Mick Foley is known in professional wrestling as “The Hardcore Legend,” one of the wildest, funniest and most violent men in the history of the business.
In the corridors of Walter Reed Army Medical Center in Washington and the National Naval Medical Center in Bethesda, though, Foley is better known for a hard-core commitment to wounded veterans of fighting in Iraq and Afghanistan.
Foley has visited troops at the hospitals or made other trips for the United Service Organization (USO) in and around Washington 20 times in a 20-month period. Last night, for example, Foley took 11 injured servicemen to the Washington Nationals’ game against the Los Angeles Dodgers at RFK Stadium.
“It helps lift everyone’s spirits when someone like Mick comes to visit,” said Dale Bouck, a 31-year-old Army sergeant from Michigan who is recovering from a broken right leg. “For a guy like Mick Foley to come do this 20 times is impressive. Most of the time, we only see people once.”
Alex Nicholl is a 23-year-old lance corporal from Eureka, Calif. He was shot seven times while trying to clear a house and save other Marines in fighting in Fallujah, Iraq. His left leg was amputated as a result of his injuries.
He loved the excitement of meeting Nationals players such as Jose Guillen, Joey Eischen and Gary Bennett, who signed autographs and posed for pictures for them before the game.
But it was the presence of Foley that made the day special for the veterans — and the players, too. Bennett was standing in left field during batting practice when he noticed a familiar face in the bleachers.
“Isn’t that Mick Foley in the stands?” he asked his teammates.
Like so many young men of their generation, Bennett and Cpl. Nicholl grew up watching Foley on television.
“I was a huge wrestling fan growing up,” Cpl. Nicholl said. “I used to watch the pay-per-view shows. Mick was great. … He always puts a smile on everyone’s face.”
Foley had another occupation when he wasn’t breaking chairs or body-slamming opponents — best-selling author. He has written six books, including three for children, and has a seventh due to be published soon.
If he is a man of several talents, he also is a man of many personas: He wrestled as Cactus Jack, Dude Love and Mankind, rising to the top of World Wrestling Entertainment by winning three championships and becoming one of the most popular wrestlers in history.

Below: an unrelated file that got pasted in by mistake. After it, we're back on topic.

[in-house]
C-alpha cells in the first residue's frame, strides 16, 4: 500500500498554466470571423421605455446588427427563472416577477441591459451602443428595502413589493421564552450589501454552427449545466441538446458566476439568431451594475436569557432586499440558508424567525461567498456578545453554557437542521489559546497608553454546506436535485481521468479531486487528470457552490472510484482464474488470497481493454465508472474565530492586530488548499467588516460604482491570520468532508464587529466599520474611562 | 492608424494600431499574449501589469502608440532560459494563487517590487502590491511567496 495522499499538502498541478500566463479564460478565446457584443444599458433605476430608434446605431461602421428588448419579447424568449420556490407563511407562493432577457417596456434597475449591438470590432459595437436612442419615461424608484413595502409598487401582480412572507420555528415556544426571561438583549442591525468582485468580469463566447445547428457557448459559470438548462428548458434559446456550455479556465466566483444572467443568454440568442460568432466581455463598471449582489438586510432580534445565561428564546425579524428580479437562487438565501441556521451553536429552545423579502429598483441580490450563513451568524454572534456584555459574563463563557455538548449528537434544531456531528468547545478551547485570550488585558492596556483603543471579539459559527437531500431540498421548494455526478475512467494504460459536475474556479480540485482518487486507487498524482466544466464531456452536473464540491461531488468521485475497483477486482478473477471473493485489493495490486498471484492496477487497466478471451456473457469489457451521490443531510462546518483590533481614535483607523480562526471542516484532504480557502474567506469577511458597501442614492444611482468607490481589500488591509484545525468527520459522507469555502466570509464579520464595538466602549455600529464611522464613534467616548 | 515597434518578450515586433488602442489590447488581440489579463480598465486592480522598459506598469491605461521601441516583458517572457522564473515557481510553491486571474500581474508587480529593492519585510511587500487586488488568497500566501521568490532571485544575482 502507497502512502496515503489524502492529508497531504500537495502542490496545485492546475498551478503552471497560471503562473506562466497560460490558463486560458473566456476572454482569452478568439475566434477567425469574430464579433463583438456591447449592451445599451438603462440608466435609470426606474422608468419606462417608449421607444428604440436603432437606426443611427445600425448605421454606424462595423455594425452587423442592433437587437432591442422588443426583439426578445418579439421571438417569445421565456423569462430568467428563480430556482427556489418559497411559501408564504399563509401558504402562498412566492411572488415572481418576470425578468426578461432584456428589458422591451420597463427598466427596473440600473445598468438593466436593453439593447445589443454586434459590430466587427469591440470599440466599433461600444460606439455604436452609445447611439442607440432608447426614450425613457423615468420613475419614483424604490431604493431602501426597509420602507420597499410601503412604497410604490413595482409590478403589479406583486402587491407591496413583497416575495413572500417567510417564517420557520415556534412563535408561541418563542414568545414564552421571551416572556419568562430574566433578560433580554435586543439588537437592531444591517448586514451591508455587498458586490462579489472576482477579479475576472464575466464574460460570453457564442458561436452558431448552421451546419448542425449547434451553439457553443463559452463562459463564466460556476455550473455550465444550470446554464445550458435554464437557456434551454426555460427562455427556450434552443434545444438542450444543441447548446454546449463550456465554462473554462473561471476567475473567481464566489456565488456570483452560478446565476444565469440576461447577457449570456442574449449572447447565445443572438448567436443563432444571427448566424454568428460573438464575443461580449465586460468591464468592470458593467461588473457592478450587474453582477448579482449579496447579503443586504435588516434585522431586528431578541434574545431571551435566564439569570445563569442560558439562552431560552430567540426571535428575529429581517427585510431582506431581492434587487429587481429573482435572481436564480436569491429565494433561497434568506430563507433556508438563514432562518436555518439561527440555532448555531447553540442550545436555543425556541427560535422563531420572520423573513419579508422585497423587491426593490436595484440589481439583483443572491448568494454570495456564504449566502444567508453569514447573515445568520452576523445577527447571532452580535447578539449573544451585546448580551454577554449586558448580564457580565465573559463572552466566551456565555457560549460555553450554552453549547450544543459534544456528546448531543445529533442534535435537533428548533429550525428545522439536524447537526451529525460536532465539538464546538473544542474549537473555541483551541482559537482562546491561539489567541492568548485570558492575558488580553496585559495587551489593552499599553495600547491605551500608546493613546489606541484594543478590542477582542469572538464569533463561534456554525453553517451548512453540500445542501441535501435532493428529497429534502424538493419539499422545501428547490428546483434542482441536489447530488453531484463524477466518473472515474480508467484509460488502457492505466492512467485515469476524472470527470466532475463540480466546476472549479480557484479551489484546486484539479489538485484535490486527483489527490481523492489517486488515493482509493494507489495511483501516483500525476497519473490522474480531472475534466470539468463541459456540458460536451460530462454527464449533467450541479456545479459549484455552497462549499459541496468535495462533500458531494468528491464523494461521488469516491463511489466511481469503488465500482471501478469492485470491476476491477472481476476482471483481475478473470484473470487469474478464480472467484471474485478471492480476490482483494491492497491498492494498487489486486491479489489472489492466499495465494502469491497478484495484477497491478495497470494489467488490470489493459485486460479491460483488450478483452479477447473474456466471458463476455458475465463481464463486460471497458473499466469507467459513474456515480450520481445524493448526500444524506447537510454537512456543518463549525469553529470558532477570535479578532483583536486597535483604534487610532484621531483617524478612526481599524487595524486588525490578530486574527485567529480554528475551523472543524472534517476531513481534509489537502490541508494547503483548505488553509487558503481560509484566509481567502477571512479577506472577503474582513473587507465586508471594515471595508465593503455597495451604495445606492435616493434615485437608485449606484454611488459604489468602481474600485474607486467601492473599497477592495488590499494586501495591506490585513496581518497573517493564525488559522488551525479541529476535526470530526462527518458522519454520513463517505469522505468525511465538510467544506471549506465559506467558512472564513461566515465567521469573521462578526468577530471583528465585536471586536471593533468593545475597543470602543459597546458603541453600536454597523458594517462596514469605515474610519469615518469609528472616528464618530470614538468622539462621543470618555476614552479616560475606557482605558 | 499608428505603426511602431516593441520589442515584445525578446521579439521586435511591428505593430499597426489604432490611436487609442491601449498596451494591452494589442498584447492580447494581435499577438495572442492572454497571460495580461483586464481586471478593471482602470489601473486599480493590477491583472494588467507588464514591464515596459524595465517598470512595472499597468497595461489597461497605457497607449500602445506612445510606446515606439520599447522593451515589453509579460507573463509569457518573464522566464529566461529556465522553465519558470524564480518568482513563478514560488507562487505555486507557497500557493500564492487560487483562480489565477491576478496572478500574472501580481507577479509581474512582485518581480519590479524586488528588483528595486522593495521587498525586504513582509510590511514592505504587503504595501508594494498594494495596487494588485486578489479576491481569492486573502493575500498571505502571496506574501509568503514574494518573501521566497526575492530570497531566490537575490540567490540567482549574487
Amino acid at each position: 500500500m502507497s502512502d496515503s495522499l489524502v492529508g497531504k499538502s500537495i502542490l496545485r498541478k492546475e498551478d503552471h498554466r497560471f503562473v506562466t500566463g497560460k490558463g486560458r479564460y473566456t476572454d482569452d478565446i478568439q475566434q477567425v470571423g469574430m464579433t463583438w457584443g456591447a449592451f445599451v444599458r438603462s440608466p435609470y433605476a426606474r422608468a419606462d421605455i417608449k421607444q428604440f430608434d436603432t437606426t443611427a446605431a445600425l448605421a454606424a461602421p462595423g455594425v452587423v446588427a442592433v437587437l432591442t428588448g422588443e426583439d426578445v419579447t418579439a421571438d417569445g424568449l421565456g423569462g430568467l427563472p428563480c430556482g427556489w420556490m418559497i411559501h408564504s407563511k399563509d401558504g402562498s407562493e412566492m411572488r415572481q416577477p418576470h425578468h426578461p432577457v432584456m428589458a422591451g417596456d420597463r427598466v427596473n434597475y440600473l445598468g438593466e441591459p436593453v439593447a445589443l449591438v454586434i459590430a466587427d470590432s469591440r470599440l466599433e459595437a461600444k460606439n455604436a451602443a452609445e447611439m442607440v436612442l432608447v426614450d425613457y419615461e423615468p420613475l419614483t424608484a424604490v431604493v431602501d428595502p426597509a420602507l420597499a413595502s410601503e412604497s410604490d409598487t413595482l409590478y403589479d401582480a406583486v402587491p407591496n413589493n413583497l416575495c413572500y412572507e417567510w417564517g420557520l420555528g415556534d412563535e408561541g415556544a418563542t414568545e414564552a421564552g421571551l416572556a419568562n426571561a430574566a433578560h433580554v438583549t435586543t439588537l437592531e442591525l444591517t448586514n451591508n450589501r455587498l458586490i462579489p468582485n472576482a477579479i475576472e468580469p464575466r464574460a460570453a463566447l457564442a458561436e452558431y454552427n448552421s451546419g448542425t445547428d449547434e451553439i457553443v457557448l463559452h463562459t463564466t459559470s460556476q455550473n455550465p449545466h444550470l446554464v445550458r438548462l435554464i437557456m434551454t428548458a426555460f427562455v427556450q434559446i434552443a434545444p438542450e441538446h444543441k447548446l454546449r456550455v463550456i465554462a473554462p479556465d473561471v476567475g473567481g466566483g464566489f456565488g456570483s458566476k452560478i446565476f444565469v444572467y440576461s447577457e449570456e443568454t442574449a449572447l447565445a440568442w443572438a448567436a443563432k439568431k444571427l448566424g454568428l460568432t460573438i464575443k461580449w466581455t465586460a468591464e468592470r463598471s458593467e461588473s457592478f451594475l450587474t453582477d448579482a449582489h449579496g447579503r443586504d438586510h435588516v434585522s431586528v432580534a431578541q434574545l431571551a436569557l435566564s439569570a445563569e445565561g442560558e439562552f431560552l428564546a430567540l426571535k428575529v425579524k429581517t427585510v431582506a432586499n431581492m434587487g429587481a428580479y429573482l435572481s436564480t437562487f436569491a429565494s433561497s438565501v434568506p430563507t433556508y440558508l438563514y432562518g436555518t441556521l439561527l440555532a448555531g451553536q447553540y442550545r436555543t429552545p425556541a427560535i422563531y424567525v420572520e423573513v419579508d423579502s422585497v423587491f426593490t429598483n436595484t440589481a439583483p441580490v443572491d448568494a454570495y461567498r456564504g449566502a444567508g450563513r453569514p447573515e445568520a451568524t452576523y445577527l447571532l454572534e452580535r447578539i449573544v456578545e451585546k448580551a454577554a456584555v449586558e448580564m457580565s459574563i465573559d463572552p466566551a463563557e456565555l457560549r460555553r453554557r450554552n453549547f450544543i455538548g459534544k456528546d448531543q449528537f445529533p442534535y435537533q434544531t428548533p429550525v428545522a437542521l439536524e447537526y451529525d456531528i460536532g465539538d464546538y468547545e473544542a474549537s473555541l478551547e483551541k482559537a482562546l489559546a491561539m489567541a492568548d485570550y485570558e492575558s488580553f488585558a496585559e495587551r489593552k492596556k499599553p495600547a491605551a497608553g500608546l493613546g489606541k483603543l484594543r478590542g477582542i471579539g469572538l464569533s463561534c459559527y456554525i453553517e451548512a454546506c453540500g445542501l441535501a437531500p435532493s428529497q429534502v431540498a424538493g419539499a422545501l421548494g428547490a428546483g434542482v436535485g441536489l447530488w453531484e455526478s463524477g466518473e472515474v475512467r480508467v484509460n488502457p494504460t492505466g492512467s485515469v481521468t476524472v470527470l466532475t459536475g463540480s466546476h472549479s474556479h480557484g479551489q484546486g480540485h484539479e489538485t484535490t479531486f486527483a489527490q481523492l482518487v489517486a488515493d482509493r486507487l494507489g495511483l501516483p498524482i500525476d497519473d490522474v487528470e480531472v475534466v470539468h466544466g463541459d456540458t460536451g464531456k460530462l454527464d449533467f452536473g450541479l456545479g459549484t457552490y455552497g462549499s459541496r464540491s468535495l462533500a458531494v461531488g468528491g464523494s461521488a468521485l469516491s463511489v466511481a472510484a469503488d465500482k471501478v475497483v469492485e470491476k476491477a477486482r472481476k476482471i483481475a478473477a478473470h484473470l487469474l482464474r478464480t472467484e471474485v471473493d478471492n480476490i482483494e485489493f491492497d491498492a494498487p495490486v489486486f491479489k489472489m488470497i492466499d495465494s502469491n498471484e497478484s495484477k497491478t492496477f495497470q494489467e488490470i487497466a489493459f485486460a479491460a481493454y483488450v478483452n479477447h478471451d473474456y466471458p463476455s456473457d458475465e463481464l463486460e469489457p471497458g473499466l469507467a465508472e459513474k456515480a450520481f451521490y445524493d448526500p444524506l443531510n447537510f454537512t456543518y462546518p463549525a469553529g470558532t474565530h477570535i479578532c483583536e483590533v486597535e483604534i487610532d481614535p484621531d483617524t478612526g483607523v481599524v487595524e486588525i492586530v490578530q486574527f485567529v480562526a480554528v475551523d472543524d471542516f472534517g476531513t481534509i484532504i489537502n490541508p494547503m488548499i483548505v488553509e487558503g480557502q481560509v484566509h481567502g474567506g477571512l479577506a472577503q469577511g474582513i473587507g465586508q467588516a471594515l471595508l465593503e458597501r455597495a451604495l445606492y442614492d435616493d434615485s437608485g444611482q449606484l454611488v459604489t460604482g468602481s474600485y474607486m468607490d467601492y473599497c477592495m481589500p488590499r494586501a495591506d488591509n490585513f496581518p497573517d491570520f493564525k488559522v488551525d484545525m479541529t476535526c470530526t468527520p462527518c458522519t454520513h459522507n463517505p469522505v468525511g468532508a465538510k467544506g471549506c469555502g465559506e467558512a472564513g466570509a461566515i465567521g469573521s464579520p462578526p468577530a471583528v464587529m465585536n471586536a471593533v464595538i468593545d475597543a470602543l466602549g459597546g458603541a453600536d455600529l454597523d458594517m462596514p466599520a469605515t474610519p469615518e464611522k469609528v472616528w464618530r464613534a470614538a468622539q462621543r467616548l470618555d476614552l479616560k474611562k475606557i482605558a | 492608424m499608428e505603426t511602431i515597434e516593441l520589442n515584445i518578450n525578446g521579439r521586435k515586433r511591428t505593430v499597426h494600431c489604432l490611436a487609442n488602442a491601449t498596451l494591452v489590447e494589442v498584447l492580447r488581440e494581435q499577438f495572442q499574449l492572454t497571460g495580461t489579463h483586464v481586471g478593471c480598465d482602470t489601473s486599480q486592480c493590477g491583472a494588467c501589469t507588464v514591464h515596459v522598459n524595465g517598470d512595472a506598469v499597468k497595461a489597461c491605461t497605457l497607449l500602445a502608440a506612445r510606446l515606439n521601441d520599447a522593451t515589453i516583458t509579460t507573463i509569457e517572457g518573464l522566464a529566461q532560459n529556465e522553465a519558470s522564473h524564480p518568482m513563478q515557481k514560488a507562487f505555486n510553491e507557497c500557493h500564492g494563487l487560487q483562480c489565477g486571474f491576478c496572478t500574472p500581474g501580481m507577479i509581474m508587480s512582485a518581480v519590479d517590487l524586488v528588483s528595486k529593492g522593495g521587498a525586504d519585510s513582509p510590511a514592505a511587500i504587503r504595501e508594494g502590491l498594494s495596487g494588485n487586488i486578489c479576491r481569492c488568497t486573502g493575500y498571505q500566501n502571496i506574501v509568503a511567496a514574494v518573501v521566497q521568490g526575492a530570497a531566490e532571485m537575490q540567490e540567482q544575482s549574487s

Along the way, Foley was busted up by countless tables and chairs, received 325 stitches, eight concussions and a long list of broken bones and one lost ear.
His heart, though, hasn’t been damaged. Elaine Rogers, president of the USO of Metropolitan Washington, can testify to that. Mrs. Rogers recounts the story of Foley’s impact on one soldier who was wounded in Iraq and recuperating at Walter Reed.
“He was 21 years old,” Mrs. Rogers said. “He had been there for a couple of days, and since he had been there, he wasn’t talking to anyone — the nurses, the doctors or even his parents. As soon as he saw Mick Foley walk into his room, it was the first time his eyes opened the whole way and he started to communicate with us. I will never forget that.”
Foley won’t forget it, either.
“On the first visit, which I believed was going to be my only visit, I came strictly out of guilt,” he said.
“I felt uplifted by the spirits of the servicemen,” he said. “And I didn’t do a lot of talking. They seemed to feel comfortable talking to me, maybe because I was on TV, week in and week out when they were teenagers. Then I would hear feedback from time to time about how one of my visits touched a soldier, and I felt like that was a way I could help out a little bit.”
Foley began his visit yesterday at Fort Myer in Arlington, the base for the units that oversee Arlington Cemetery. More than 150 people lined up for his autograph.
Airman Darrell Miller, 20, of Brooklyn, N.Y., was ecstatic to come away with a photo of himself with his boyhood idol.
“He never gave up when he wrestled,” he said. “When I was a little kid, I wanted to be like Mick.”